The United States Economic Commission for Africa has disclosed plans by African countries to sign the African Continental Free Trade Area (CFTA) Agreement, with a key deadline this month being hit with an agreement among ministers.
A report sourced from Tax-News.com indicated that the decision to seal the proposed trade pact was taken after two days of intense deliberations at the Fourth Meeting of African Ministers of Trade (AMOT) in Niamey.
According to the report, the ministers, on December 2, 2017, issued a report stating: “The Champion of the CFTA, Mahamadou Issoufou, President of Niger, shall present a substantive report to Heads of State and Government during the next Summit in January 2018. The Champion shall inform Heads of State that the Agreement Establishing the African Continental Free Trade Area together with the Protocol on Trade in Services had been concluded and would request his peers to convene in an Extra-Ordinary Summit in March 2018 to adopt and sign the CFTA Agreement, its Protocols, and Annexes.”
The Commissioner for Trade and Industry of the African Union Commission, Albert M Muchanga, was quoted in an interview at the end of the AMOT meeting, as applauding the trade ministers, adding that “the results from Niamey are significant in our journey toward achieving the prosperous and integrated Africa we want by 2063.” Our momentum is steady and measured, he added. “Momentum generates energy. Energy generates growth and growth generates prosperity.”
The coordinator of the African Trade Policy Centre, David Luke, also noted that “the trade ministers are laudably committed to moving this African trade agenda forward. The CFTA deadline has been met. The Protocol on Trade in Services was agreed and adopted.”
He added that the Protocol on Trade in Goods will need more work, principally on the rules of origin and application of the agreed modalities for the liberalization of trade in goods at 85 or 90 percent of tariff lines, adding “this should be finalized by March 2018 when the African Union Heads of State and Government are expected to sign and adopt the CFTA.”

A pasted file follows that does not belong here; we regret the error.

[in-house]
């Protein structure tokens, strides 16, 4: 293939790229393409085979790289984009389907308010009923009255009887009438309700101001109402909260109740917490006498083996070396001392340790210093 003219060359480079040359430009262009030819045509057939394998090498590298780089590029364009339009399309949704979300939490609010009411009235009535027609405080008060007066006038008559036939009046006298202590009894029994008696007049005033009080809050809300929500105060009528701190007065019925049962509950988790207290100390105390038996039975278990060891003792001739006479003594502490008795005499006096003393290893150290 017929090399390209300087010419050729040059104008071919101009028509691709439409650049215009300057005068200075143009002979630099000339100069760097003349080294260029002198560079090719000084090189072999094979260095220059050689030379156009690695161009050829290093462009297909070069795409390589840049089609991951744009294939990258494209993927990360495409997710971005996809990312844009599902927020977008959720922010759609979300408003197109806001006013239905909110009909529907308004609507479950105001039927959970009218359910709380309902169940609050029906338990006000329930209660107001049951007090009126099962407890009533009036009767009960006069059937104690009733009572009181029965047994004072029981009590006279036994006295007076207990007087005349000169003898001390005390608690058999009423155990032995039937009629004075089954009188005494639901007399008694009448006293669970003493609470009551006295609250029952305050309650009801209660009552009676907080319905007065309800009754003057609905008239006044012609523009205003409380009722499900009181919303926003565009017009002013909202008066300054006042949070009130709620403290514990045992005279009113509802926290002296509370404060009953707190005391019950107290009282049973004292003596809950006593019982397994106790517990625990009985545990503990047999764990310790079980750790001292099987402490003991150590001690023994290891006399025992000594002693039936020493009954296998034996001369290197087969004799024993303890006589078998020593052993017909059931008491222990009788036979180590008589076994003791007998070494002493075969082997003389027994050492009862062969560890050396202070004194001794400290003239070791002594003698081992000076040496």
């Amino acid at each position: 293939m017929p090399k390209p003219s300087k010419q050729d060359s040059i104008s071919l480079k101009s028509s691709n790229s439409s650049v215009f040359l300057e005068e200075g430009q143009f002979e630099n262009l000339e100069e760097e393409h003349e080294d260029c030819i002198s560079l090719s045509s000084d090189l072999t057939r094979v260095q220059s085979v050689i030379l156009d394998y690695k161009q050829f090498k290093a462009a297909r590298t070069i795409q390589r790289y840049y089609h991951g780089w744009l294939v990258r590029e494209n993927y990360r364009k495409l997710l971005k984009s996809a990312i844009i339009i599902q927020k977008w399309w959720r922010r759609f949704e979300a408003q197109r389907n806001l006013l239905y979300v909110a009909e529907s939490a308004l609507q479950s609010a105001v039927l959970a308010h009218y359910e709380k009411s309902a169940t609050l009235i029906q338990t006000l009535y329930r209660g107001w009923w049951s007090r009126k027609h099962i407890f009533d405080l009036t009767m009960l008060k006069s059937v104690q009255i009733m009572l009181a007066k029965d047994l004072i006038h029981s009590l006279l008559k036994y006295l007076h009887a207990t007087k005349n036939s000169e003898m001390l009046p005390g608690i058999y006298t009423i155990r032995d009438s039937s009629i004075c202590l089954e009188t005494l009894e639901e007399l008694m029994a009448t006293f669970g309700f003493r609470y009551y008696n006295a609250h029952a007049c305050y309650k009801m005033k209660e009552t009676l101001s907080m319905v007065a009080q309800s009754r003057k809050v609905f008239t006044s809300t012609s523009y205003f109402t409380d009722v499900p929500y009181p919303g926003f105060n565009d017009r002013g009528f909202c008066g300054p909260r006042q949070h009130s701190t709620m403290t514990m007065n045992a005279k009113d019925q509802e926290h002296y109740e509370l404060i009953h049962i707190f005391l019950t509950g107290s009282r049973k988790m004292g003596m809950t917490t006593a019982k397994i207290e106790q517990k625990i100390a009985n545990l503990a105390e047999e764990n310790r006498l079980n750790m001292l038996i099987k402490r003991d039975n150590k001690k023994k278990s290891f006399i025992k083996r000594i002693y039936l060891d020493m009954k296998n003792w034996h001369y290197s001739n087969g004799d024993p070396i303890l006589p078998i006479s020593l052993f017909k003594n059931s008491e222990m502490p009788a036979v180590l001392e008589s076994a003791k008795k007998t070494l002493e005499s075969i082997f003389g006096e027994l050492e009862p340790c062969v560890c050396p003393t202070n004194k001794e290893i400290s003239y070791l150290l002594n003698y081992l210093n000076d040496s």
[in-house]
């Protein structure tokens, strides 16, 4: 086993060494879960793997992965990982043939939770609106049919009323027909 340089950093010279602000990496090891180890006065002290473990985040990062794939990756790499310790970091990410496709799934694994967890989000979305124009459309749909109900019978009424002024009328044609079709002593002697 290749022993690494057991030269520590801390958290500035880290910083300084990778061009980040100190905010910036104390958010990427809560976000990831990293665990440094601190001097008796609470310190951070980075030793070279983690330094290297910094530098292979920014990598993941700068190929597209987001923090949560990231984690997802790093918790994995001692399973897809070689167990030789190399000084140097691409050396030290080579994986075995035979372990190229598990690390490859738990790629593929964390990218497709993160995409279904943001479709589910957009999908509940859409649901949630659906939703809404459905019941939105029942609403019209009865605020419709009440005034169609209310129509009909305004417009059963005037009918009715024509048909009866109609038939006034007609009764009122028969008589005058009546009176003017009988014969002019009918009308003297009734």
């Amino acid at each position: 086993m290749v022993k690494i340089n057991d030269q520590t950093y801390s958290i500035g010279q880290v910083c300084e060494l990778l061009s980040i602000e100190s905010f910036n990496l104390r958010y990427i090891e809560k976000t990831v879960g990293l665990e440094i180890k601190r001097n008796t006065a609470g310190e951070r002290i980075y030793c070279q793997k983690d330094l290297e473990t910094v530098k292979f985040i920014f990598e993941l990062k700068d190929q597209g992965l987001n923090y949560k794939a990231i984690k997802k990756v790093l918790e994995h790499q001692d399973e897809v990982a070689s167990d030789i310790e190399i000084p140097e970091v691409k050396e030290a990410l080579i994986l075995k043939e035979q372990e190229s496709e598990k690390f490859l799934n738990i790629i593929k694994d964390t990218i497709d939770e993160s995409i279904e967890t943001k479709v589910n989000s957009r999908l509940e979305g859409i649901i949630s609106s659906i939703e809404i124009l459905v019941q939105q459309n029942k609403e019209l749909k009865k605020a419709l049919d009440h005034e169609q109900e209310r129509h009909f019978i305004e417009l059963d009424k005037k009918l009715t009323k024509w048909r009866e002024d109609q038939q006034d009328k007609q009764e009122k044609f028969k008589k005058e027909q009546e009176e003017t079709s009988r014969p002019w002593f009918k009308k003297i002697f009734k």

Expressing his satisfaction with the outcome of the meeting, Ghana’s Minister of Trade and Industry, Alan John Kwadwo Kyerematen, said the he was leaving “Niamey with a sense of pride that we came to a substantive conclusion that can feed into the next Heads of State and Government Summit, which was really the objective of this meeting.”
He explained further that the substantive work had been done and that “any outstanding issues will be considered as built-in agenda, and reference has already been made to this effect in the framework agreement that will be signed. So technically speaking, we are where we wanted to be.”
Also in his remarks, Minister of Trade of the Republic of Guinea, Marc Yombouno, was quoted as saying that he was “very satisfied that we got the expected results on the CFTA.” He criticized the fact that Africa “currently registers only about 16 percent of intra-continental trade. Meanwhile Europe is around 60 percent, and Asia records more than 50 percent”, adding that it is therefore imperative, that we create an Africa where persons, goods, and services can circulate freely to benefit all Africans.
Reflecting on the outcome of the meeting, Senegal’s Director of Foreign Trade, Assome Aminata Diatta, was quoted as saying that she was “very pleased with today’s decision. The CFTA is absolutely necessary to strengthen Africa’s position in the world market. We salute the leadership of our trade ministers who understand the need for intra-Africa trade in the development of this continent.”